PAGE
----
QUESTION: I’d like to ask you about the defensive line play Saturday, the five sacks. You’ve again getting sacks with the linebacker, what about the interior guys and how they have taken a step forward?
COACH LONDON: When you can pressure with four guys, obviously Cameron [Johnson] is our leader, but I think when you add Nick Jenkins, and Zane [Parr] who had two sacks – there’s a level of improvement there between those guys. I think Matt Conrath is still finding himself from the 3‑4 defensive end, head up, toes on toes, beyond the edge three technique player.

And I think he’ll get it. But it’s assuring ‑‑ it’s good to know that even with three games left – all four of those guys are coming back again, playing in the same system and scheme.

But when you get five sacks, and I think there was seven hits on the quarterback – that affects a lot of throws and hurries and pressures and other things.

I think we are getting better from that standpoint.

QUESTION: Question about the defense. From an overall standpoint, at this point in the season are you seeing the amount of progress you would either like or expect?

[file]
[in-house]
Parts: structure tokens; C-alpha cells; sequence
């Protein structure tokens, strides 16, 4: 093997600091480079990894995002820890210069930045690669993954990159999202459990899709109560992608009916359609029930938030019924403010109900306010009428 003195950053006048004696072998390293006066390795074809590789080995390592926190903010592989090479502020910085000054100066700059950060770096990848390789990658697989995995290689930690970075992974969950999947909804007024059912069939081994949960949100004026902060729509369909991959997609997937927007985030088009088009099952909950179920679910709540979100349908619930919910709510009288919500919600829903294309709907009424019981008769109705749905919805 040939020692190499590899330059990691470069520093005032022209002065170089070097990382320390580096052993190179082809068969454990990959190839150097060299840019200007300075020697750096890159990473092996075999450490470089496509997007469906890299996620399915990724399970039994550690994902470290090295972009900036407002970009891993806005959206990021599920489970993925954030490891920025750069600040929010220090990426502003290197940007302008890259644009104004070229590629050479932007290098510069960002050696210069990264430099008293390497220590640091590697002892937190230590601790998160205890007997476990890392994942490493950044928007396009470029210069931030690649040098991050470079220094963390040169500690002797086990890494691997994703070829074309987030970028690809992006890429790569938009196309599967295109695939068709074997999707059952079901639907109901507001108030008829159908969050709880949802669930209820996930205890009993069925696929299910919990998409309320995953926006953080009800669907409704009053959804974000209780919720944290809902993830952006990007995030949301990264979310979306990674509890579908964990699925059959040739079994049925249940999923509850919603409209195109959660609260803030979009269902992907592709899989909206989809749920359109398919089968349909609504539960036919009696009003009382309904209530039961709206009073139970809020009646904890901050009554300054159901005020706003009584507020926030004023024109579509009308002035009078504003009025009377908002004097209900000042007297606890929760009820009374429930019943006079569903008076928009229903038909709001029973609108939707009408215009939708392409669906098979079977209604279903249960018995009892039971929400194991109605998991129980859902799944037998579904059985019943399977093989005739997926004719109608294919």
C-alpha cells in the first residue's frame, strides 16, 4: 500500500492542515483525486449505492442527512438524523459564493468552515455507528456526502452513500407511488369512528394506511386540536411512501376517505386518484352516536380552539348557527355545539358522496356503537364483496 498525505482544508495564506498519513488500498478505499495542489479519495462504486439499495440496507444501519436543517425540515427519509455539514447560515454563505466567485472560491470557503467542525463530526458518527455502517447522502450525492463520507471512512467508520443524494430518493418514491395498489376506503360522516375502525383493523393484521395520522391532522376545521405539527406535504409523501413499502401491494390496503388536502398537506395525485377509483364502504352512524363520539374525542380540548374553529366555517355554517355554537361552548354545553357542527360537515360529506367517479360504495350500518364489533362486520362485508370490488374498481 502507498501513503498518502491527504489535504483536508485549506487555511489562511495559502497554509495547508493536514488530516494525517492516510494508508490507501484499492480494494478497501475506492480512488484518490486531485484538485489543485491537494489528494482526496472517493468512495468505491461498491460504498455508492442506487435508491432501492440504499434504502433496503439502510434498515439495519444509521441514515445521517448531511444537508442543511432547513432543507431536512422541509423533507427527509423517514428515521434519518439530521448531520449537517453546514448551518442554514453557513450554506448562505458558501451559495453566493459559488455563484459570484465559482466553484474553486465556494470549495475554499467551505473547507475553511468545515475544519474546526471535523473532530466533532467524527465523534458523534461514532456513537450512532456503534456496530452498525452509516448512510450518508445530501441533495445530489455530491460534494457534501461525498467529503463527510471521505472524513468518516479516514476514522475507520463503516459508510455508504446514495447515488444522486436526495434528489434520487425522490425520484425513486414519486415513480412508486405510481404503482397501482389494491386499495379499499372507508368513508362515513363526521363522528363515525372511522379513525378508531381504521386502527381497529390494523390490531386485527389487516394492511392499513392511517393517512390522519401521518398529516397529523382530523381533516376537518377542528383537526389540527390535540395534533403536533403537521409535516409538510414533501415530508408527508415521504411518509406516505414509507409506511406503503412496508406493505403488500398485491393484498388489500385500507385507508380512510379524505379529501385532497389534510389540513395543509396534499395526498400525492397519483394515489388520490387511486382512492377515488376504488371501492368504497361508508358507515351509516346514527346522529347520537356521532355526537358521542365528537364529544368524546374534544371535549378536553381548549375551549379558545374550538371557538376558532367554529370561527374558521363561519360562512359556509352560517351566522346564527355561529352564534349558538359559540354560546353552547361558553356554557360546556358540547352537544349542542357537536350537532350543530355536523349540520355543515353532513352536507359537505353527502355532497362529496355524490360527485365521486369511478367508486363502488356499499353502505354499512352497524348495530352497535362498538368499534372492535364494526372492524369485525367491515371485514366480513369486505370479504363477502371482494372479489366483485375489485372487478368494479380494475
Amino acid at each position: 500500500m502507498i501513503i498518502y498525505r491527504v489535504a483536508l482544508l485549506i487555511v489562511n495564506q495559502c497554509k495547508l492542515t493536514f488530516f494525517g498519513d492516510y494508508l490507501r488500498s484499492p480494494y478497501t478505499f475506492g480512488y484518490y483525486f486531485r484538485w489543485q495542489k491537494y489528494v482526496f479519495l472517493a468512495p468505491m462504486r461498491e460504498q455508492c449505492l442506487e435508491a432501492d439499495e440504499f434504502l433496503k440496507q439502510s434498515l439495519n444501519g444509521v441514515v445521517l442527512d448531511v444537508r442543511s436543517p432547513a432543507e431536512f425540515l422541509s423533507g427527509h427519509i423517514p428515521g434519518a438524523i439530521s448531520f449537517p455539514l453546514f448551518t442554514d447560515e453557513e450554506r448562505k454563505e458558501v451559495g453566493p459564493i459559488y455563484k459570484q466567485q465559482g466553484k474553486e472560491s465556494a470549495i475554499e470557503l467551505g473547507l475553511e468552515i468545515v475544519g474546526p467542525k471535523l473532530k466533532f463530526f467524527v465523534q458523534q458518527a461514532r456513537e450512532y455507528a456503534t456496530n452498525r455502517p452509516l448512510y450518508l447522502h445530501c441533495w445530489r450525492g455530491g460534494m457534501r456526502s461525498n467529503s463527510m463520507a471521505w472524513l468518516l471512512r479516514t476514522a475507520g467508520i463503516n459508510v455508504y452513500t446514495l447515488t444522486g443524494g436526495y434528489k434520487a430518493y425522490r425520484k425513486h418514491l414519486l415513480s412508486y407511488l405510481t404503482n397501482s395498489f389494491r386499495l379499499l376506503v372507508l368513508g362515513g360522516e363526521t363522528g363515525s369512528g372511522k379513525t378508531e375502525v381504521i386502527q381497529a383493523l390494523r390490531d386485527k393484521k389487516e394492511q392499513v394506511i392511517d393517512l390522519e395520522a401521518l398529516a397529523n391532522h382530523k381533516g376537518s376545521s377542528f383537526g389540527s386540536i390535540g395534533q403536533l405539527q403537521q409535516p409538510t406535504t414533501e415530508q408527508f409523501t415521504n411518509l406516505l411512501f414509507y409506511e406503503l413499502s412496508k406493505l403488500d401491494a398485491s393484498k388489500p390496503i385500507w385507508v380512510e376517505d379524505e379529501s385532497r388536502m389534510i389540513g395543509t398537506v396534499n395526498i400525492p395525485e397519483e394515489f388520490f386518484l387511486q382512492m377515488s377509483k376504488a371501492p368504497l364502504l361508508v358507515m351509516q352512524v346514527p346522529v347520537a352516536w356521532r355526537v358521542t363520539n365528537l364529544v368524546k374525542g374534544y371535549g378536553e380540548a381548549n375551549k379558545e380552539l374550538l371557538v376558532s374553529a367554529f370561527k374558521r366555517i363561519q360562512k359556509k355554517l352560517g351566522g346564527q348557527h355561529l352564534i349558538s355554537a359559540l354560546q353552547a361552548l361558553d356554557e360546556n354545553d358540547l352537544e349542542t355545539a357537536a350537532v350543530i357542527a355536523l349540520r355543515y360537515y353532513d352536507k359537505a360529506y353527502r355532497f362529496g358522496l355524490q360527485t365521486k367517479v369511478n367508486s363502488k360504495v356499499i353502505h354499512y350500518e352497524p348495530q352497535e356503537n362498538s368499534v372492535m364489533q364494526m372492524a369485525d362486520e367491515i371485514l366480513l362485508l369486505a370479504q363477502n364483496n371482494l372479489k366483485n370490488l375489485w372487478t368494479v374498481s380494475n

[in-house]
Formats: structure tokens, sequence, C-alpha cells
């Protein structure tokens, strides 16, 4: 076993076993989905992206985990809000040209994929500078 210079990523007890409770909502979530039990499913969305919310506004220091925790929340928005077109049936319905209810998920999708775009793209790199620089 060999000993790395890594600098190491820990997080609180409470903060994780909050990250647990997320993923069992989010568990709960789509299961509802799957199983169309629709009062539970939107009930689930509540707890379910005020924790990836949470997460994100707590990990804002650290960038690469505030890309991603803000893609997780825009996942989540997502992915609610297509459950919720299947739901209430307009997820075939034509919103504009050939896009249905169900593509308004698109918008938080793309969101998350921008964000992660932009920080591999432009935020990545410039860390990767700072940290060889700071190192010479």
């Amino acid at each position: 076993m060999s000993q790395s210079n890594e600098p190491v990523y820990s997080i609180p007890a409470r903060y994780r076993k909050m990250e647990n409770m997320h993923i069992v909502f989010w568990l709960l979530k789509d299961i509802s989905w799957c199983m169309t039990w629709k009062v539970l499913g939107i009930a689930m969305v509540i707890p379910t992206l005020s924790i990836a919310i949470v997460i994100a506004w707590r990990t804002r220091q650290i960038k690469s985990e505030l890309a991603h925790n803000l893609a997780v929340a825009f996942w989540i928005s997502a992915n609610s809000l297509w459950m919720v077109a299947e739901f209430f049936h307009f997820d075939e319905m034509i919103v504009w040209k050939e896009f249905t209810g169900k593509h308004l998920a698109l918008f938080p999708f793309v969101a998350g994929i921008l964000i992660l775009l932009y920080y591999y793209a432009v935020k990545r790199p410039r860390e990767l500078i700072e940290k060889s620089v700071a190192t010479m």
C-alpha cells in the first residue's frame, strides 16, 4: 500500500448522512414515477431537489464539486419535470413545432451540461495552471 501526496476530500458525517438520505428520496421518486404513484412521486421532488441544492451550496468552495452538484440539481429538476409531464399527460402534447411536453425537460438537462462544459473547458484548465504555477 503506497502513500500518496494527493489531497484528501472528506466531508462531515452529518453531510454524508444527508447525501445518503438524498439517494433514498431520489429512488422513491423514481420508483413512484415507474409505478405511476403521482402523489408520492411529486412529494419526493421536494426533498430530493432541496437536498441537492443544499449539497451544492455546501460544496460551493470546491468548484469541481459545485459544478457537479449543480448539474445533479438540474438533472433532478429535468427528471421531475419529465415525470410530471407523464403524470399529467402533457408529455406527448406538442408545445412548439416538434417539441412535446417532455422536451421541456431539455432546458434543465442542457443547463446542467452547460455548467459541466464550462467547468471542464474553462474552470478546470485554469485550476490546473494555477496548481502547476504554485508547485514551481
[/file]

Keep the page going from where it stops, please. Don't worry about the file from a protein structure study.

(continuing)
COACH LONDON: There’s always room for improvement in a lot of things. And you like to be at your best with your personnel and with your calls and with your schemes. It’s kind of unfortunate going into this game that our leader in interceptions tries to go and test a lower leg injury and can’t go.

But as I said before, it’s no excuse. That’s football. That’s what you have to do. I think that there are still ways that we need to go in terms of getting better as a defense overall. Run fits – but there’s no substitute with how the guys play with energy and how they run around to the ball. And that’s something that you can always, always build on.